On October 26, 2012, Arnold Greenberg – part of the trio of New York working-class men who founded and built the company that makes the Snapple line of soft drinks – died, of cancer, at the age of 80. At its peak, in the early 1990s, Snapple was the leading purveyor of bottled iced tea in America, selling more than either Lipton or Nestea.
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Arnold Shepard Greenberg was born on September 2, 1932, in Brooklyn, New York, and grew up in that borough’s Brownsville section. His father owned a delicatessen across the river, on the Lower East Side, selling items like smoked salmon and dilled pickles. By the time Arnold was in his 20s, he was running the store.
In the late 1960s, Greenberg saw that the neighborhood’s demographics were shifting, with Ashkenazi Jews being replaced by younger people with different tastes, and he retooled his business as a health-food store.
It was in 1972 that Greenberg hooked up with Leonard Marsh, who had been a classmate of his at Samuel J. Tilden High School, and Marsh’s brother-in-law, Hyman Golden, to pursue an idea of producing fruit juices for sale to food stores. None of the men gave up his day job; Marsh and Golden continued operating the window-washing business they co-owned. Years later, Marsh told Crain’s New York Business that when the three had started the company they called Unadulterated Food Products – which also marketed eggs and fresh produce – he “knew as much about juice as about making an atom bomb.”
And indeed, success did not come overnight, and there were mistakes – most famously when the carbonated apple drink they made fermented in the bottle and the caps began blowing off the bottles. But the “snappy” apple juice inspired them to choose a name for their beverage, and when they discovered that the rights to the name “Snapple” was owned by a company in Texas, they bought the trademark from it – for $500.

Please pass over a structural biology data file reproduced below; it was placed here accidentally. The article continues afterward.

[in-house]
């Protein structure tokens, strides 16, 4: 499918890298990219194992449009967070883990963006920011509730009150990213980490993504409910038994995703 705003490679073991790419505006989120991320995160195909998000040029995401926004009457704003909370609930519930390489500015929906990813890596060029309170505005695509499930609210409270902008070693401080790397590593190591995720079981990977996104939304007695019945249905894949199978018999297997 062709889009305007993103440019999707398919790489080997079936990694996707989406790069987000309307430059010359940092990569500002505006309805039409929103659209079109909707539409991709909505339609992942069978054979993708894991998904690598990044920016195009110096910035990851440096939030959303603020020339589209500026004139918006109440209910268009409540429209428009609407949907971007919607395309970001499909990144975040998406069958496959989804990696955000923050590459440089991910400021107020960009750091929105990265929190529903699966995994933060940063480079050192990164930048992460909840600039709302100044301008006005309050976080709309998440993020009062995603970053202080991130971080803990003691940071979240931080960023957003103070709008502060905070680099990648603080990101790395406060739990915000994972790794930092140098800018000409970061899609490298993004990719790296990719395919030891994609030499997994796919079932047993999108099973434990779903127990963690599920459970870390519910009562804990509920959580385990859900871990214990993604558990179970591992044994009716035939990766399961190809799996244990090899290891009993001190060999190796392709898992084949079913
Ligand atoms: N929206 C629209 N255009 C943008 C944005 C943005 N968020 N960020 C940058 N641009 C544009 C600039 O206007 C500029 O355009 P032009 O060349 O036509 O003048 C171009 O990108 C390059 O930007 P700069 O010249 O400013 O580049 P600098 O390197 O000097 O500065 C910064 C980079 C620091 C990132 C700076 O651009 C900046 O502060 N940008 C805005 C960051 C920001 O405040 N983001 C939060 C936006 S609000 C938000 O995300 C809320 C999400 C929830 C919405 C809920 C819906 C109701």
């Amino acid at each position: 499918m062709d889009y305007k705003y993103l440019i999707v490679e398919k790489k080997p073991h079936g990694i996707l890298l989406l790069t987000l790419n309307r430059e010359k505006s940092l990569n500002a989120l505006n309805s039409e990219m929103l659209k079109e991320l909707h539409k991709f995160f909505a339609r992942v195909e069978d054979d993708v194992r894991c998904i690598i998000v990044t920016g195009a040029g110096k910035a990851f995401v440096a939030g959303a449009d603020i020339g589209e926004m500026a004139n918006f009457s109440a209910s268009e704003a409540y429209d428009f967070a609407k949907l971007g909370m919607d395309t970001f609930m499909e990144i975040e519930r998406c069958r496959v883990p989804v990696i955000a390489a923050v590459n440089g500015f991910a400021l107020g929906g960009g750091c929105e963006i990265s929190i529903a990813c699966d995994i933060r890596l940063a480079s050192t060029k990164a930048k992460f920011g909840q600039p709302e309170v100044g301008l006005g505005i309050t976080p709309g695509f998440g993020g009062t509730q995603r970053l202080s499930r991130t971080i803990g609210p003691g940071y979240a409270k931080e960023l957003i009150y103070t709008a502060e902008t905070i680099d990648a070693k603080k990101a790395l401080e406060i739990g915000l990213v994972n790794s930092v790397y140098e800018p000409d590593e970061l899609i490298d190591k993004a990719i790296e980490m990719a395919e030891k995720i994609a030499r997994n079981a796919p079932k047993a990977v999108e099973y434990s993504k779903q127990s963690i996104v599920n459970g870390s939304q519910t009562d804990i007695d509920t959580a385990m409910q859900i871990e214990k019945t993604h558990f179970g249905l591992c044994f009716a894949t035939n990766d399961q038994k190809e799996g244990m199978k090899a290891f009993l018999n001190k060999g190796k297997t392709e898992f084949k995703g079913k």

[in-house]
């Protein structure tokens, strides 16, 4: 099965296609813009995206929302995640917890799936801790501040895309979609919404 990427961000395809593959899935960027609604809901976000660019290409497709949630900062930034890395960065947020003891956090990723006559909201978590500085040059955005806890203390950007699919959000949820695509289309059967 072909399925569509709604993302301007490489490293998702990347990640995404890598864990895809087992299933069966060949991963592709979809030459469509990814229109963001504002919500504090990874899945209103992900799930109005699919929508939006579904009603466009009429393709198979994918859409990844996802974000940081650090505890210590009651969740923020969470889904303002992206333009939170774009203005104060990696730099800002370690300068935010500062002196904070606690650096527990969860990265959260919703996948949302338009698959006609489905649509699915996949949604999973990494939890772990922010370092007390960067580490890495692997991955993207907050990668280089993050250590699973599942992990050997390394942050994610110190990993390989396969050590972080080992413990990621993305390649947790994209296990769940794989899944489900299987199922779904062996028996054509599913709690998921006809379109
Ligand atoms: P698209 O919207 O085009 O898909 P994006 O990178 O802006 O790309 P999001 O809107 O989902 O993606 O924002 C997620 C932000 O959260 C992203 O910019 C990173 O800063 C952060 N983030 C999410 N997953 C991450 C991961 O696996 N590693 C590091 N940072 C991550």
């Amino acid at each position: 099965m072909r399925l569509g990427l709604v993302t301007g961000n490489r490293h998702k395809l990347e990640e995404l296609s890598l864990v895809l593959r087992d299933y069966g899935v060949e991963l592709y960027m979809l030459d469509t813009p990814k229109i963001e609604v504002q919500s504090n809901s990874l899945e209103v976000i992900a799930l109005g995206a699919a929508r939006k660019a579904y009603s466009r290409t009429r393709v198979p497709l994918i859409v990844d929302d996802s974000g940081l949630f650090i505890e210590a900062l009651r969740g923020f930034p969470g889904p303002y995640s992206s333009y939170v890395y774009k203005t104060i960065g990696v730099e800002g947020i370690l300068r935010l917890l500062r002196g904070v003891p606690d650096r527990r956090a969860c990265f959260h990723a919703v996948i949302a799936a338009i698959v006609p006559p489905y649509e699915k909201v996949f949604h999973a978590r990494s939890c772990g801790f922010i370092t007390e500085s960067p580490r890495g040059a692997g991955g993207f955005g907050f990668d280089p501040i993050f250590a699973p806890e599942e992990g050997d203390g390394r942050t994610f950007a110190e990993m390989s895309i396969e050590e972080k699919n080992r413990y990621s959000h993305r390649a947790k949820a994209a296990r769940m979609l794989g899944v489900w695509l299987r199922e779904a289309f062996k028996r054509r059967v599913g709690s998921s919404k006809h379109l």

The decision to go with natural ingredients only came in the late 1970s. Iced tea was added to the Snapple lineup in 1987; they bottled it while the tea was still hot, and sold it in quirky flavors with funny names (Greenberg told CBS News in 1994 that other names considered for their Guava Mania drink were Guava Vavoom and Guava Nagila). Now it was sales that exploded, with revenues rising from $24 million in 1989 to $674 million five years later. Snapple built up a network of 300 bottlers and distributors in every state in the Union.
The company and its products have always been good at cultivating a consumer-friendly image, and their cute marketing gimmicks (such as “real facts” on the inside of bottle caps) have endeared them to many. In 2003, Snapple drinks were declared New York City’s “official beverage,” which gave them exclusive access to vending machines in public schools – even though the non-diet flavors have more added sugar than a 12-ounce can of Coke.
Greenberg (the company’s chief operating office), Marsh and Golden got out while the going was good. In 1992, they sold ownership of the company to a private-equity firm (for $140 million), which then took Snapple public a year later. A year after that, Quaker Oats bought up all the company’s shares for $1.7 billion. Each of these moves netted the men significant personal profits. Greenberg and Golden both retired then, although Marsh stayed on as head of planning for several years.
Quaker expected to integrate Snapple into its highly profitable Gatorade division, but the fit was not a comfortable one, to put it mildly. Twenty-seven months after picking up Snapple, Quaker unloaded the company for $300 million, less than 20 percent of what it had paid. Today, Snapple is owned by the Texas-based Dr Pepper Snapple Group.
Golden died in 2008 and Marsh in 2013.